NEP, ESPN, NBC Form Broadcasting’s Team USA at Ryder Cup
By Carolyn Braff
When the 37th Ryder Cup tees off this week at the Valhalla Golf Club in Louisville, KY, the talented teams competing on the green can’t help paling in comparison with the production team putting the show on-air. With a half dozen production trucks, nearly 100 cameras, and three domestic networks — not to mention the international component — to coordinate, NEP, ESPN, and NBC have formed an all-star team of their own for this epic production.
“This is one of our biggest events as far as facilities,” says Glen Levine, VP of mobile engineering for NEP Supershooters. “Our NASCAR coverage rivals this, but it’s up there with the large events, certainly from our standpoint because we have so many NEP employees, clients, and facilities on-site.”
The Equipment Arsenal
NEP is providing nearly every piece of equipment in use for this year’s Ryder Cup coverage. ND 4 HD will be the main truck for NBC’s weekend coverage as well as for ESPN’s first-round effort. The truck will have its full complement of A, B, and C units on-site to provide edit support, extra EVSs, and audio effects. NEP’s Engineering Setup Unit (ESU) will also be in NBC’s portion of the compound to serve as a transmission and routing truck.
SS17 HD will support ESPN’s SportsCenter coverage, SS12 will be behind the Golf Channel’s live show, and Turner’s PS1 truck, serving as a substitute for NEP’s normal support unit, will be in the international compound. CTV will rely on the services of SS10 A, B, and C, the former HD12 truck that NEP recently acquired from NMT.
To ensure that all of those units are properly equipped and parked, NEP has four tech managers, 20 engineers, and a half dozen drivers on-site, in addition to Levine and NBC/NEP technical manager Ken Carpenter.
Keeping Track of It All
With nearly 100 cameras on the golf course — NBC has 45 of its own — managing the technical details of this show is no easy task.
“It’s a lot of gear to keep track of,” Levine says. “Fortunately, each of these groups is run by a tech manager and a group of engineers. They each keep track of their own world.”
Still, plenty of work must be done behind the scenes, especially in the field shop and operations department to make sure every equipment load is labeled and accounted for.
“It’s a one-time event, as opposed to NASCAR, where all the gear is all together and it travels week to week,” Levine says. “This is hundreds of pieces that get put in for all these different trucks and all these different clients. When we’re all done, whether it’s NEP field-shop gear or rental gear, it all needs to be sorted out and deployed back to where it came from.”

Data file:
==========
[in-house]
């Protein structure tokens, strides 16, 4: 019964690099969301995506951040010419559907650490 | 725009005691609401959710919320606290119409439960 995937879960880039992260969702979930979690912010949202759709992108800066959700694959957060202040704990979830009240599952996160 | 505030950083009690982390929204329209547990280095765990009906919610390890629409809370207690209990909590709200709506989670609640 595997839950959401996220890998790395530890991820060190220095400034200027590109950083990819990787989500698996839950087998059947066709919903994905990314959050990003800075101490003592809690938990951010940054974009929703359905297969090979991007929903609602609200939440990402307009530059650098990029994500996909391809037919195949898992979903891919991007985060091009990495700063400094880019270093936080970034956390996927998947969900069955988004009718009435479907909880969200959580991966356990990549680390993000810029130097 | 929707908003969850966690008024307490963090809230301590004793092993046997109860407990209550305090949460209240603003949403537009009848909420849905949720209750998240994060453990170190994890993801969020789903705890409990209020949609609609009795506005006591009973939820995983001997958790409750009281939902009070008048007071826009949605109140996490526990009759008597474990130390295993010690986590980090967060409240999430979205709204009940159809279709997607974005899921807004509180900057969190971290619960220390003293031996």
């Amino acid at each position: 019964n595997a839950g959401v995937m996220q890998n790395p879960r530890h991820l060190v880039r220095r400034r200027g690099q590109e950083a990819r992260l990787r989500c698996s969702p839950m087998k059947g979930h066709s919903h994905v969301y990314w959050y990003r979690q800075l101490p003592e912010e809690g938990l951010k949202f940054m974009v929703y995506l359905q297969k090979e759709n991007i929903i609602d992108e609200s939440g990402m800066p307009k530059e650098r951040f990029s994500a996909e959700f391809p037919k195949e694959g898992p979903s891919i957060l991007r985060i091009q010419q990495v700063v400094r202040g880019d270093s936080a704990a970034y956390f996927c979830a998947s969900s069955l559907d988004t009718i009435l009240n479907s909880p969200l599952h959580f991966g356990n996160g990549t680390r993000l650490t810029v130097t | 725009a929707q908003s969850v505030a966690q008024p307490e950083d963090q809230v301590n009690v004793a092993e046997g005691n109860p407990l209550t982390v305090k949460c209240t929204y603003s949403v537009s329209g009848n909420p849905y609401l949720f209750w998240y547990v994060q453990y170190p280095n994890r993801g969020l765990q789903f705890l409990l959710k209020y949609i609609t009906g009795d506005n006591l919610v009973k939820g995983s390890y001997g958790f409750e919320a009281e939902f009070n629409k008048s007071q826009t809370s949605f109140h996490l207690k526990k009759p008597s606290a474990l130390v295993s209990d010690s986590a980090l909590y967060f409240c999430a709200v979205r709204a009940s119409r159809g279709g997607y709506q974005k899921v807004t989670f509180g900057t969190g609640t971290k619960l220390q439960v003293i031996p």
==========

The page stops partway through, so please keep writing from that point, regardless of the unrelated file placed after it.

An Unexpected Challenge
The popularity of the Ryder Cup warned organizers as to the amount of gear they would need to support the event, but the crews had far less warning when it came to the weather. Ike, by then a tropical storm, blew through the area over the past weekend, causing some havoc on the course.
“Quite a few camera towers were blown over and/or made unusable,” Carpenter explains.
Tents, tree limbs, scoreboards, and bleachers all sustained damage during the storm, but the course was nearly back to normal by Monday.
“Luckily,” Carpenter says, “we didn’t have any cameras up, so we had no camera damage.”
A Different Kind of Deal
While NEP was rounding up the necessary equipment for the broadcast, ESPN was busy acquiring the rights, and, according to John Wildhack, EVP of programming and acquisitions at ESPN, there has never been a negotiation quite like this one.
“It is no doubt the most unique negotiation that I was involved in,” Wildhack says. “It was part of a package in which we acquired the Ryder Cup through 2014, some expanded footage rights to the Olympics, and the two Triple Crown races that NBC has.”
In return, Al Michaels was allowed to exit his deal with ABC in order to move to Sunday Night Football on NBC, marking the first time, to Wildhack’s knowledge, that an announcer has been traded for an event, so to speak.
Building the Team
ESPN’s first-ever Ryder Cup coverage will be handled by ESPN’s announcers, but like the networks’ arrangement for U.S. Open coverage, Friday’s first round will be produced by NBC, using mostly NBC personnel.
“Since they have a different graphics look, they bring in a couple of different graphics machines that they use on Friday,” Carpenter says, “but it’s our camera crew, our audio crew, our tape crew.”
The Magic of Match Play
Where Ryder Cup coverage veers radically from the established, however, is in its format, as match play between 16 golfers often requires more focus than scored play among 80 golfers.
“Match play is such a different thing to cover because what you see a player do with a shot directly affects the next shot that’s going to be played,” explains Mike Tirico, host of ESPN’s Ryder Cup coverage, noting that the on-course reporters are often the best guides to lead an audience through match play. “You’re watching four matches on the golf course, no more than 16 golfers at a time, yet it can almost be more difficult to cover properly than the 70 or 80 golfers out on the course that you’d have on a normal Thursday or Friday.”
To make that leap to the caliber of coverage that the Ryder Cup demands, NEP, NBC, and ESPN must set aside their differences and work as a team.
“We certainly compete in a lot of different arenas,” Wildhack says, “but this is a week where you put that aside, and collectively, we work together to put on the best presentation of the Ryder Cup to serve sports fans in the U.S.”